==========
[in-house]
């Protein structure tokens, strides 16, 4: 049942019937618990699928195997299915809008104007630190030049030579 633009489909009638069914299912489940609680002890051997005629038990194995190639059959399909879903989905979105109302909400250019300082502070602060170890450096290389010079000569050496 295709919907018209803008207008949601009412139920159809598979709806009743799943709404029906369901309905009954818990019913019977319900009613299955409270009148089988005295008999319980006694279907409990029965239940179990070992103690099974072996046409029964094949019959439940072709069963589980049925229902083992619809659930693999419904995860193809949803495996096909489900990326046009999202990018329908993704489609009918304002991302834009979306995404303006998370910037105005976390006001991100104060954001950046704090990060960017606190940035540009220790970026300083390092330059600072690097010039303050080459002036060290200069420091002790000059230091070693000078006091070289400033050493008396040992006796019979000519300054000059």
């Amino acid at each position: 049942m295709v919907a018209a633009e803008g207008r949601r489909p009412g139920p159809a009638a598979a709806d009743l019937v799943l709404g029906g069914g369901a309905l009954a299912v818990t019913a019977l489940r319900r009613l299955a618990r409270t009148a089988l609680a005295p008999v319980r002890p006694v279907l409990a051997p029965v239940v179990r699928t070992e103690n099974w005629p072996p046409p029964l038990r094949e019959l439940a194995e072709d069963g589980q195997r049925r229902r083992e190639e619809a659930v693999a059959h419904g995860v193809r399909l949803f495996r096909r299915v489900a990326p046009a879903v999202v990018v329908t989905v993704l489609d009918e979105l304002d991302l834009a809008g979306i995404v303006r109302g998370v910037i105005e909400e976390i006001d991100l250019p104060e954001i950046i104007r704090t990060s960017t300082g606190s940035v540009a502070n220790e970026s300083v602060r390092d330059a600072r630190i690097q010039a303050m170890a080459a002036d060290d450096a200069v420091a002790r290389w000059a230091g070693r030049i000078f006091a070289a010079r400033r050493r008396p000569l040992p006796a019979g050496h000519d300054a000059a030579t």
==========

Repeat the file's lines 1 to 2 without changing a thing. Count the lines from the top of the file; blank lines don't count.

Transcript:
[in-house]
């Protein structure tokens, strides 16, 4: 049942019937618990699928195997299915809008104007630190030049030579 633009489909009638069914299912489940609680002890051997005629038990194995190639059959399909879903989905979105109302909400250019300082502070602060170890450096290389010079000569050496 295709919907018209803008207008949601009412139920159809598979709806009743799943709404029906369901309905009954818990019913019977319900009613299955409270009148089988005295008999319980006694279907409990029965239940179990070992103690099974072996046409029964094949019959439940072709069963589980049925229902083992619809659930693999419904995860193809949803495996096909489900990326046009999202990018329908993704489609009918304002991302834009979306995404303006998370910037105005976390006001991100104060954001950046704090990060960017606190940035540009220790970026300083390092330059600072690097010039303050080459002036060290200069420091002790000059230091070693000078006091070289400033050493008396040992006796019979000519300054000059």